Sport sponsorship can often come with various complications and issues, but it’s certainly something that is worth the time and hassle given the global exposure. Sponsorship is an excellent way of enhancing brand image and tends to catch the public eye – by attaching your name to that of a top class event you too look like one of the best names in your field.
But, to be associated with the best does cost money. Top brands sign big deals to get their name in front of the eyes of the watching millions and that does mean there are a great deal of rules and regulations. These protect the investment these brands make to ensure that they get the full benefit from the cash they pay. SAB Miller’s shares jumped 7.5% in value at the time of the 2007 Rugby World Cup – this year’s batch of sponsors will be hoping to be the 2015 equivalent.
Brands or businesses without an official relationship with the Rugby World Cup would do well to heed the rules – and will probably be more aware of such issues after the London Olympics where papers made headlines from bakers being banned from using the Olympic rings.
The truth is, if you haven’t paid to be an official sponsor then you cannot try to make a direct use of the tournament’s ‘brand’ to boost your own.
Ambush marketing, otherwise known as guerrilla marketing, is on the rise in recent years and the Rugby World Cup organisers will be braced for dealing with sneaky attempts by companies to muscle in on the action without paying for the privilege.
An innovative, recent example of guerrilla marketing took place at the 2012 Olympics. Irish bookmaker Paddy Power, which is well known for pulling off near the knuckle sport related gags and jokes, placed many advertising boards throughout London which stated ‘official sponsor of the largest athletics event in London this year’.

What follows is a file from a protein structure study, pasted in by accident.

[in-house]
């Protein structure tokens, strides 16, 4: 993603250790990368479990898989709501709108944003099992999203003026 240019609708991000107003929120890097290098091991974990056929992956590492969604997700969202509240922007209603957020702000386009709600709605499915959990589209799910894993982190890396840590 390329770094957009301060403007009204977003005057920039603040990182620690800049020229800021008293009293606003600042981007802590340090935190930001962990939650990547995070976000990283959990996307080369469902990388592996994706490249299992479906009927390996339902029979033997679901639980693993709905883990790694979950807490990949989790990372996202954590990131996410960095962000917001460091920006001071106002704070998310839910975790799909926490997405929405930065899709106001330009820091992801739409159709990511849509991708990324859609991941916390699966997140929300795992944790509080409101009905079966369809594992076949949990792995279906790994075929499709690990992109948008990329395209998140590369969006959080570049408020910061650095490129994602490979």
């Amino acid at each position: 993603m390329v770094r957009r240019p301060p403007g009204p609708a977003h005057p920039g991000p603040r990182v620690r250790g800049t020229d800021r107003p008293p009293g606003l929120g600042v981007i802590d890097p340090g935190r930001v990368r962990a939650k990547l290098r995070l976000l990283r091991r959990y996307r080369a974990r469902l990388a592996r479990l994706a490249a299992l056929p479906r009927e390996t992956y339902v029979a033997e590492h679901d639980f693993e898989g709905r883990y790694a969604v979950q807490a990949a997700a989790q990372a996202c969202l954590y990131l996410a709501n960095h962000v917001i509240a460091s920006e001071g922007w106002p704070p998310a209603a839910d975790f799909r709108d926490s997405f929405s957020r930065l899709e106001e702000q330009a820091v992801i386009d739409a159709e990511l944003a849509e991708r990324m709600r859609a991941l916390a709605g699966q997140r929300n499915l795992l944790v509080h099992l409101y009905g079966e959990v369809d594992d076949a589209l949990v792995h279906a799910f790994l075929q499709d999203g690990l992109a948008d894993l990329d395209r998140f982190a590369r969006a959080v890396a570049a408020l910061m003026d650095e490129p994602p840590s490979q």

It eventually turned out that, in the small print, Paddy Power had referred to a small annual egg and spoon race in a French town named London. Despite the protests and legal action of London 2012’s organisers, rival corporations who were genuine sponsors and many more, Paddy Power was cleared of any wrong-doing. Some may argue that the furore alone did the job even better than the campaign itself.
Paddy Power is smart and adept at getting the most out of these situations. There will be others looking to follow in their footsteps but they would be wise to be as clever as Paddy Power in ensuring they say the right side of the law to avoid a potentially costly legal battle.
Organisers will be hoping to catch people out since the success of the likes of Paddy Power encourages others to try this avenue instead of paying for official deals.
For example, if Toshiba’s biggest rivals are able to profit from guerrilla marketing at this year’s Rugby World Cup, the Japanese giant will probably question its investment.